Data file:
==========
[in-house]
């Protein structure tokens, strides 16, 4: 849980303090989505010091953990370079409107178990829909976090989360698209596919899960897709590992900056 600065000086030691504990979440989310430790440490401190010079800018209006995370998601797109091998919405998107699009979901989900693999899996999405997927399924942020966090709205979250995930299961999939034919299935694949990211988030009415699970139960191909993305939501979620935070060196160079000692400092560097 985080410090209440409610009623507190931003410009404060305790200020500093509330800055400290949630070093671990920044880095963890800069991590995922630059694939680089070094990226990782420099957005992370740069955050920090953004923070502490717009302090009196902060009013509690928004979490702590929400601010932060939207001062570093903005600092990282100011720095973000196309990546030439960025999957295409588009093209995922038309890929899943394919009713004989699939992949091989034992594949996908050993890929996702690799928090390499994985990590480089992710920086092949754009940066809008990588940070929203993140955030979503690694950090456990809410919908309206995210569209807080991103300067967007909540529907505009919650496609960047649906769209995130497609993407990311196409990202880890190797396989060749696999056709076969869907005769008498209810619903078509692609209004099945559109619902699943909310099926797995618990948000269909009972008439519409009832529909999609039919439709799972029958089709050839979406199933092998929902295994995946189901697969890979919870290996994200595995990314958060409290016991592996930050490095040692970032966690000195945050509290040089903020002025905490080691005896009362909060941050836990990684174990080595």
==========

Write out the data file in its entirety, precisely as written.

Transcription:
[in-house]
């Protein structure tokens, strides 16, 4: 849980303090989505010091953990370079409107178990829909976090989360698209596919899960897709590992900056 600065000086030691504990979440989310430790440490401190010079800018209006995370998601797109091998919405998107699009979901989900693999899996999405997927399924942020966090709205979250995930299961999939034919299935694949990211988030009415699970139960191909993305939501979620935070060196160079000692400092560097 985080410090209440409610009623507190931003410009404060305790200020500093509330800055400290949630070093671990920044880095963890800069991590995922630059694939680089070094990226990782420099957005992370740069955050920090953004923070502490717009302090009196902060009013509690928004979490702590929400601010932060939207001062570093903005600092990282100011720095973000196309990546030439960025999957295409588009093209995922038309890929899943394919009713004989699939992949091989034992594949996908050993890929996702690799928090390499994985990590480089992710920086092949754009940066809008990588940070929203993140955030979503690694950090456990809410919908309206995210569209807080991103300067967007909540529907505009919650496609960047649906769209995130497609993407990311196409990202880890190797396989060749696999056709076969869907005769008498209810619903078509692609209004099945559109619902699943909310099926797995618990948000269909009972008439519409009832529909999609039919439709799972029958089709050839979406199933092998929902295994995946189901697969890979919870290996994200595995990314958060409290016991592996930050490095040692970032966690000195945050509290040089903020002025905490080691005896009362909060941050836990990684174990080595």